The Horror Film That Spawned a Universe
How The Dead of Night Helped Inspire Three Astrophysicists to Rethink Reality
In 1946 three friends walked into a Cambridge cinema, looking for a solid distraction from the rigors of postwar Britain. They weren’t just an ordinary bunch of mates — the three were trained in astrophysics, possessed exceptional imaginations, worked closely together during wartime on important military projects, and were open to novel ideas in science. Today we remember Hermann Bondi, Thomas “Tommy” Gold, and Fred Hoyle as co-proposers of the steady-state theory of the universe. What happened in that cinema led directly to that bold proposal.
The film they watched, The Dead of Night, was groundbreaking in many ways. It was filmed in London’s legendary Ealing Studios, where many compelling dramas and hilarious comedies were made. Released in 1945, it was one of the few horror movies produced during wartime. The actors and directors were absolutely top notch, rendering its psychological terror eerily effective. Hoyle, Bondi, and Gold were captivated and impressed.
For the three astrophysicists, the emblem of the film was its circularity — like the ancient symbol Ourobouros, the serpent coiled into a closed loop by devouring its own tale. The frightening events are shown to be part of an endless cycle, with the ending twisted back to the beginning.
The lead character, architect Walter Craig, is invited to a country house that he feels he has been to before, full of people for which he has a vague sense he has already met, but he doesn’t remember how. He also intuits that something horrible has happened there but he doesn’t know what. After conveying his anxiety, a psychiatrist reassures him, and encourages the group to share their own nightmarish stories. That leads into the heart of the film — a series of horror vignettes. The last one is by far the most famous and influential — the tale of a ventriloquist, played by gifted actor Michael Redgrave, and his evil dummy Hugo.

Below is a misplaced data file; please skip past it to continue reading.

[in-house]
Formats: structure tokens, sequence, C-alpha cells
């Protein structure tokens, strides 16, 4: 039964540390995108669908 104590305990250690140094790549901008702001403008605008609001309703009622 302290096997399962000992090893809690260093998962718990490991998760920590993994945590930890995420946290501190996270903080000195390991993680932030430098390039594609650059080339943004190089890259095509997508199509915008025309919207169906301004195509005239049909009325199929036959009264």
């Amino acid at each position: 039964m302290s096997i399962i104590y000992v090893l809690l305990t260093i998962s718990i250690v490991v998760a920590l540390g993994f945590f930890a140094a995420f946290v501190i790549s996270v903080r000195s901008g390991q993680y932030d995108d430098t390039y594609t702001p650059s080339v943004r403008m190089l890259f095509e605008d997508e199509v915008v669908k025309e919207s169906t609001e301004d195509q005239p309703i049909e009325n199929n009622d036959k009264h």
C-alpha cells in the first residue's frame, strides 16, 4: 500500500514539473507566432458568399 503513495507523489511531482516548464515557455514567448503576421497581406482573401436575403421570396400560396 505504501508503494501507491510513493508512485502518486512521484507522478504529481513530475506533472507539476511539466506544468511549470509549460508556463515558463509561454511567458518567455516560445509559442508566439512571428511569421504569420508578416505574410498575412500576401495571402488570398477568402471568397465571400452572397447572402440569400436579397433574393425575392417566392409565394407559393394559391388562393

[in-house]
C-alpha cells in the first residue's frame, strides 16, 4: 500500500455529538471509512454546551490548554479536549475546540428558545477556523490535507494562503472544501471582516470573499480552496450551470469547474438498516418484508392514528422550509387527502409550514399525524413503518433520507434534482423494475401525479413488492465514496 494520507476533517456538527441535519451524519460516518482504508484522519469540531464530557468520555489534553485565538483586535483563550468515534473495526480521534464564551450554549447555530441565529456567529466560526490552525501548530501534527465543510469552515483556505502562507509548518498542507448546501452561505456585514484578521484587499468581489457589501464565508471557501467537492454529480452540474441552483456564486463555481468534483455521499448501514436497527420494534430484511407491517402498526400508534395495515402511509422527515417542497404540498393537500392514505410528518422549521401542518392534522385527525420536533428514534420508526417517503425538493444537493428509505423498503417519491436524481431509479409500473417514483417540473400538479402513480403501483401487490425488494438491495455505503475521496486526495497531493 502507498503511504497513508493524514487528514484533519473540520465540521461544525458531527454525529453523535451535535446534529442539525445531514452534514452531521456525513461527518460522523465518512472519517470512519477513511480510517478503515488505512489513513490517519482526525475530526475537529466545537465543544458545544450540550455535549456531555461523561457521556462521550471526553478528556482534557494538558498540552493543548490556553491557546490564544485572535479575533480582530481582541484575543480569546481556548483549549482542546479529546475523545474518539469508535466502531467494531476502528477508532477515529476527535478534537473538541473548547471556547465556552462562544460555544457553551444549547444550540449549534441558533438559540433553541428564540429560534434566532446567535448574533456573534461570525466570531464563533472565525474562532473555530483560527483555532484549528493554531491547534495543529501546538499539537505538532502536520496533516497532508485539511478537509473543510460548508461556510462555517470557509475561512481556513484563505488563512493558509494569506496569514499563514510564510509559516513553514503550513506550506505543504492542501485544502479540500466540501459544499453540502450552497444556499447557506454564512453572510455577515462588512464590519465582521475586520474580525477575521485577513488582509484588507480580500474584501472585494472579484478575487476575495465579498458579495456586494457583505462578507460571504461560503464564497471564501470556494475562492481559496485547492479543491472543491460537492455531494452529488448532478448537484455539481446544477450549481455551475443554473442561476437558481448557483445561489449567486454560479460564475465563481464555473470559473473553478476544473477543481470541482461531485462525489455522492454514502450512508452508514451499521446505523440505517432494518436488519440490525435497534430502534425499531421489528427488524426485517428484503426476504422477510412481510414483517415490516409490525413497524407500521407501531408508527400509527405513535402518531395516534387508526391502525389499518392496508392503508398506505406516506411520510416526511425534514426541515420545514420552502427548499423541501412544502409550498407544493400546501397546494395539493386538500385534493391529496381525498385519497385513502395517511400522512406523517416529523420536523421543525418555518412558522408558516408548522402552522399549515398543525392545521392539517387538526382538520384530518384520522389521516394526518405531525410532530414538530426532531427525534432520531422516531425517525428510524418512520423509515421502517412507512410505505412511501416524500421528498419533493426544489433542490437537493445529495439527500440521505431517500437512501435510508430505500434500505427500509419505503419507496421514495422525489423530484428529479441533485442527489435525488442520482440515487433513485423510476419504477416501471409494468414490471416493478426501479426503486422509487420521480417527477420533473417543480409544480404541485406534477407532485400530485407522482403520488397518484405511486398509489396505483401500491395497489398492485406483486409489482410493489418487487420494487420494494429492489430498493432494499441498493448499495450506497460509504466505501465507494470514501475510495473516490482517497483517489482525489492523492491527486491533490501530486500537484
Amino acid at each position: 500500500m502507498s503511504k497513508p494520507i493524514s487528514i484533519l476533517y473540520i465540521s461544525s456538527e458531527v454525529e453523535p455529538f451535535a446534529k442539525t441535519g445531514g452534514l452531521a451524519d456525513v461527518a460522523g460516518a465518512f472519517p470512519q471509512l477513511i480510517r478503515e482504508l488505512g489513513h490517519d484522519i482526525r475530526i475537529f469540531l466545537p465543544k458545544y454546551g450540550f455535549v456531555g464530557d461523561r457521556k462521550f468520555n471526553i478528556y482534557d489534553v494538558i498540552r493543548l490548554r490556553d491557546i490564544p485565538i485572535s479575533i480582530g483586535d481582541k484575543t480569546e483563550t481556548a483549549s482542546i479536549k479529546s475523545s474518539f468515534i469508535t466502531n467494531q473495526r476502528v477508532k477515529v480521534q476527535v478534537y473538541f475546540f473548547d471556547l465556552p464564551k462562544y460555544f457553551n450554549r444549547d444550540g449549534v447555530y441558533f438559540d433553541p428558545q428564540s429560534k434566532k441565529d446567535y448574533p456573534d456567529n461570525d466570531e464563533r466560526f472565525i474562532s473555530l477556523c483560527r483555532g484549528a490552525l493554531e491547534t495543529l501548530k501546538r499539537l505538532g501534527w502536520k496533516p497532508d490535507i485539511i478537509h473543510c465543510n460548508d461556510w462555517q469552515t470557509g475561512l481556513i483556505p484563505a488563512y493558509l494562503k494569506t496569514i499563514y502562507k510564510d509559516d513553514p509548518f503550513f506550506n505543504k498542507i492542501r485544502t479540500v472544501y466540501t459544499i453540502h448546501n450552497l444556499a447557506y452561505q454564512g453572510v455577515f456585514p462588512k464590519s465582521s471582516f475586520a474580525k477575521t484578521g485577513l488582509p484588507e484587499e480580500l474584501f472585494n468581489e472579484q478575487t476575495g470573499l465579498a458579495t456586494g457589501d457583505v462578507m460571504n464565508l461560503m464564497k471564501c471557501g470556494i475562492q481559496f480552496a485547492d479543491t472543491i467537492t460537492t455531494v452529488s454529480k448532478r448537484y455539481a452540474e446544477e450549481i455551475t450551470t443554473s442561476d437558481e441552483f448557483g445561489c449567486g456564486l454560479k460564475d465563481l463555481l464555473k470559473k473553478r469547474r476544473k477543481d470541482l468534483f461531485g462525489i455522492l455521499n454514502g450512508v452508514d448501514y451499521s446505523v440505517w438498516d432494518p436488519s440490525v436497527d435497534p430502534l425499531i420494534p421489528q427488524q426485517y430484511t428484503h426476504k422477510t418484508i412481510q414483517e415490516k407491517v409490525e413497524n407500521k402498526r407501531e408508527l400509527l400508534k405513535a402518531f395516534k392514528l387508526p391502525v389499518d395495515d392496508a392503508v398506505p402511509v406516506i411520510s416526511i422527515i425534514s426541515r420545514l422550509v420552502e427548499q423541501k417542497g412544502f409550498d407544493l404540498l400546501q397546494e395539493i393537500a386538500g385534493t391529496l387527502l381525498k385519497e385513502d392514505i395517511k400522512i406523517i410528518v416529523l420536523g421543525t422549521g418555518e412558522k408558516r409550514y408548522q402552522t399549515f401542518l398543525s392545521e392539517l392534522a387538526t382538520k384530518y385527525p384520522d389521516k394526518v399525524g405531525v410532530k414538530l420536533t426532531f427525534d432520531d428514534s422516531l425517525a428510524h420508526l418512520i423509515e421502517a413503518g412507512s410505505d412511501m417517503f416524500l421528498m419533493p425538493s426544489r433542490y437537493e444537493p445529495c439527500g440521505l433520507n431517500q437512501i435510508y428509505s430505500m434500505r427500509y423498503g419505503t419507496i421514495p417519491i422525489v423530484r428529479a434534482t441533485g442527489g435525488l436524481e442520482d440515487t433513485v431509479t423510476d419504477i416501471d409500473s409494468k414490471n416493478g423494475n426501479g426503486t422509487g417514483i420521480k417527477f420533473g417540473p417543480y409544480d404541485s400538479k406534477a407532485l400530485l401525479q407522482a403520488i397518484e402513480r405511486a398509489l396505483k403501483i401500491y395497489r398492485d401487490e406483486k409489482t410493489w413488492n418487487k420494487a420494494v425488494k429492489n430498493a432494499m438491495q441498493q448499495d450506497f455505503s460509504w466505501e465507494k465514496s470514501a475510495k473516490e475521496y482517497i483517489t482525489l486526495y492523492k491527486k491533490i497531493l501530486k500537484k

Once those stories end, suddenly Walter Craig becomes plunged into a nightmare of his own. He finally wakes up, only to receive an invitation to the country house he has just been too. With his acceptance of the invitation, the audience realizes that the film is truly an eternal loop.
Hoyle, Bondi, and Gold left the cinema and returned to the rooms at Trinity College, Cambridge where Bondi resided. Upon recapping the film while sipping glasses of rum, Gold suddenly remarked, “What if the Universe is like that?”
Gold’s remark led to the three of them developing the steady-state model of the universe, which lasts eternally by means of continuous renewal. Although it expands, causing older galaxies to move apart, new matter emerges to fill in the gaps. That means it is essentially timeless. Bondi and Gold thought such timelessness was natural, because, like the film, one should be able to step into the plot at any moment and still witness the full cycle of events. They called that idea the Perfect Cosmological Principle. Bondi and Gold published one paper, and Hoyle a second paper, due to some distinctions in the mechanisms they proposed. The steady-state universe would become the leading rival to the Big Bang for a decade and a half, until the cosmic microwave background radiation results by Arno Penzias and Robert Wilson suggested that the early universe was hot and dense — supporting the Big Bang hypothesis. What a curious chronicle of events inspired by a classic horror film!
Paul Halpern is a University of the Sciences physics professor and the author of seventeen popular science books, including Flashes of Creation: George Gamow, Fred Hoyle, and the Great Big Bang Debate.